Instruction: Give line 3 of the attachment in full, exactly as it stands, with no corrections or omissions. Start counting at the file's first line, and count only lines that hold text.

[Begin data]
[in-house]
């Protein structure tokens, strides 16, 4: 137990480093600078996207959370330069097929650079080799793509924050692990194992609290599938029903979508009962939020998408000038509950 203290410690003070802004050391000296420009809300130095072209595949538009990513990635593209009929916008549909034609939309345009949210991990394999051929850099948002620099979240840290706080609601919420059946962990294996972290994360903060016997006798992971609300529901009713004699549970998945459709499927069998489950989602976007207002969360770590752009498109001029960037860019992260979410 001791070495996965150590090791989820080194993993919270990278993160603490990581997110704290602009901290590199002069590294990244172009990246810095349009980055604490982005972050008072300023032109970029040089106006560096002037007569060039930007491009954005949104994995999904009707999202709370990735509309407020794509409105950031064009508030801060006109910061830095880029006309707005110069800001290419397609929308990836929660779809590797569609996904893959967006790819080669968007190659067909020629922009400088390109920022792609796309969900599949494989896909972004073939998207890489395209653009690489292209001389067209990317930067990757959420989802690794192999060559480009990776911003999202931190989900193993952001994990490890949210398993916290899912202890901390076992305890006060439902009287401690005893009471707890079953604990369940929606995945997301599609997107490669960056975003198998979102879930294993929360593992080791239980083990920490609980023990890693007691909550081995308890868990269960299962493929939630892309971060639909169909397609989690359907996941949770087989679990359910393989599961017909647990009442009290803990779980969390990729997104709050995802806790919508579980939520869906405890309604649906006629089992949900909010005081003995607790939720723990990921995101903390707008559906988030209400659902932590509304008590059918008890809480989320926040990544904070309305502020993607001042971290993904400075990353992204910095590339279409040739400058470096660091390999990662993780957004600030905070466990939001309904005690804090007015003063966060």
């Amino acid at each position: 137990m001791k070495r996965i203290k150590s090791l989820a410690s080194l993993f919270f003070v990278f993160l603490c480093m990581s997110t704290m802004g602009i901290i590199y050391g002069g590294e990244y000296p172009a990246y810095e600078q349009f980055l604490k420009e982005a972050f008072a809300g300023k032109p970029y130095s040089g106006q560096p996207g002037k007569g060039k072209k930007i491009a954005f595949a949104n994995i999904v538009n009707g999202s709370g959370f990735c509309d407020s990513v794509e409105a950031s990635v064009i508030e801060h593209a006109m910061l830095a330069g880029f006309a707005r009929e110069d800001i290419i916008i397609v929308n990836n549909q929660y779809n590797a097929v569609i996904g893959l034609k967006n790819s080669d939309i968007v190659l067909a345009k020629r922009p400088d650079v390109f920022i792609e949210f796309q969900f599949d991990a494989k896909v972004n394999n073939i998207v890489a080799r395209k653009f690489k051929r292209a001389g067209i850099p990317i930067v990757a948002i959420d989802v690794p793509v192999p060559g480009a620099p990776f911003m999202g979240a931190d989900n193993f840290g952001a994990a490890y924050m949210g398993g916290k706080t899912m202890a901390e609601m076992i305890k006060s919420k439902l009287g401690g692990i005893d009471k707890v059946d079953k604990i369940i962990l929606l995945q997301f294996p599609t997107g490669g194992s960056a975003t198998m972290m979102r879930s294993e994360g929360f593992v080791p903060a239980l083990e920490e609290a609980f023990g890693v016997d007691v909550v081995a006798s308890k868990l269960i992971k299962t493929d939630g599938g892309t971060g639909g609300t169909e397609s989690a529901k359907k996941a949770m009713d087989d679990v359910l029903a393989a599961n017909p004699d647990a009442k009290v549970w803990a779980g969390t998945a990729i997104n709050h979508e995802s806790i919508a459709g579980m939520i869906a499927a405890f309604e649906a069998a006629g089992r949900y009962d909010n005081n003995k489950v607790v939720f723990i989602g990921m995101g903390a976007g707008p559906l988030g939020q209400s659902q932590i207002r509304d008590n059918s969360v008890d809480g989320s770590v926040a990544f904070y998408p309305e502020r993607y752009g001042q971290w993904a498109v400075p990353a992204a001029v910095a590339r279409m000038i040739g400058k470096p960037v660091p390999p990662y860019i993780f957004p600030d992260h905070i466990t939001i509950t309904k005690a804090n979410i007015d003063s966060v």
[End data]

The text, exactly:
């Amino acid at each position: 137990m001791k070495r996965i203290k150590s090791l989820a410690s080194l993993f919270f003070v990278f993160l603490c480093m990581s997110t704290m802004g602009i901290i590199y050391g002069g590294e990244y000296p172009a990246y810095e600078q349009f980055l604490k420009e982005a972050f008072a809300g300023k032109p970029y130095s040089g106006q560096p996207g002037k007569g060039k072209k930007i491009a954005f595949a949104n994995i999904v538009n009707g999202s709370g959370f990735c509309d407020s990513v794509e409105a950031s990635v064009i508030e801060h593209a006109m910061l830095a330069g880029f006309a707005r009929e110069d800001i290419i916008i397609v929308n990836n549909q929660y779809n590797a097929v569609i996904g893959l034609k967006n790819s080669d939309i968007v190659l067909a345009k020629r922009p400088d650079v390109f920022i792609e949210f796309q969900f599949d991990a494989k896909v972004n394999n073939i998207v890489a080799r395209k653009f690489k051929r292209a001389g067209i850099p990317i930067v990757a948002i959420d989802v690794p793509v192999p060559g480009a620099p990776f911003m999202g979240a931190d989900n193993f840290g952001a994990a490890y924050m949210g398993g916290k706080t899912m202890a901390e609601m076992i305890k006060s919420k439902l009287g401690g692990i005893d009471k707890v059946d079953k604990i369940i962990l929606l995945q997301f294996p599609t997107g490669g194992s960056a975003t198998m972290m979102r879930s294993e994360g929360f593992v080791p903060a239980l083990e920490e609290a609980f023990g890693v016997d007691v909550v081995a006798s308890k868990l269960i992971k299962t493929d939630g599938g892309t971060g639909g609300t169909e397609s989690a529901k359907k996941a949770m009713d087989d679990v359910l029903a393989a599961n017909p004699d647990a009442k009290v549970w803990a779980g969390t998945a990729i997104n709050h979508e995802s806790i919508a459709g579980m939520i869906a499927a405890f309604e649906a069998a006629g089992r949900y009962d909010n005081n003995k489950v607790v939720f723990i989602g990921m995101g903390a976007g707008p559906l988030g939020q209400s659902q932590i207002r509304d008590n059918s969360v008890d809480g989320s770590v926040a990544f904070y998408p309305e502020r993607y752009g001042q971290w993904a498109v400075p990353a992204a001029v910095a590339r279409m000038i040739g400058k470096p960037v660091p390999p990662y860019i993780f957004p600030d992260h905070i466990t939001i509950t309904k005690a804090n979410i007015d003063s966060v």